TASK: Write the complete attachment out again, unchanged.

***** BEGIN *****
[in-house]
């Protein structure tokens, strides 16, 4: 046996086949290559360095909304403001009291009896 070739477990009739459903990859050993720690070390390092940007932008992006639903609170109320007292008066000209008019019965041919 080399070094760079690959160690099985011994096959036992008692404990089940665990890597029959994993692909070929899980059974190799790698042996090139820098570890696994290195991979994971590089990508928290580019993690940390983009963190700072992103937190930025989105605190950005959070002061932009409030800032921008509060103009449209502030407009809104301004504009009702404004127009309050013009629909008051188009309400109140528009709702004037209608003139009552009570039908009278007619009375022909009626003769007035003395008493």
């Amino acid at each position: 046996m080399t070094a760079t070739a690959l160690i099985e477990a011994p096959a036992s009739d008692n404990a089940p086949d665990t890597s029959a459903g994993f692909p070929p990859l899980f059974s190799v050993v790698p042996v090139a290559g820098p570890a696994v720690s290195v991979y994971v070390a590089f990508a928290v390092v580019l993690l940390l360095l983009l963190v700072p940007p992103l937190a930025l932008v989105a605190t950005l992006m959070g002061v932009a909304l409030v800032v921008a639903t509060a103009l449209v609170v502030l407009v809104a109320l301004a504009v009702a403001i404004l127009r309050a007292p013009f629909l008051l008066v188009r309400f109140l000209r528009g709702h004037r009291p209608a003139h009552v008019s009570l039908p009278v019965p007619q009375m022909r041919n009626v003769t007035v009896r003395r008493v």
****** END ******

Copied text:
[in-house]
């Protein structure tokens, strides 16, 4: 046996086949290559360095909304403001009291009896 070739477990009739459903990859050993720690070390390092940007932008992006639903609170109320007292008066000209008019019965041919 080399070094760079690959160690099985011994096959036992008692404990089940665990890597029959994993692909070929899980059974190799790698042996090139820098570890696994290195991979994971590089990508928290580019993690940390983009963190700072992103937190930025989105605190950005959070002061932009409030800032921008509060103009449209502030407009809104301004504009009702404004127009309050013009629909008051188009309400109140528009709702004037209608003139009552009570039908009278007619009375022909009626003769007035003395008493």
């Amino acid at each position: 046996m080399t070094a760079t070739a690959l160690i099985e477990a011994p096959a036992s009739d008692n404990a089940p086949d665990t890597s029959a459903g994993f692909p070929p990859l899980f059974s190799v050993v790698p042996v090139a290559g820098p570890a696994v720690s290195v991979y994971v070390a590089f990508a928290v390092v580019l993690l940390l360095l983009l963190v700072p940007p992103l937190a930025l932008v989105a605190t950005l992006m959070g002061v932009a909304l409030v800032v921008a639903t509060a103009l449209v609170v502030l407009v809104a109320l301004a504009v009702a403001i404004l127009r309050a007292p013009f629909l008051l008066v188009r309400f109140l000209r528009g709702h004037r009291p209608a003139h009552v008019s009570l039908p009278v019965p007619q009375m022909r041919n009626v003769t007035v009896r003395r008493v």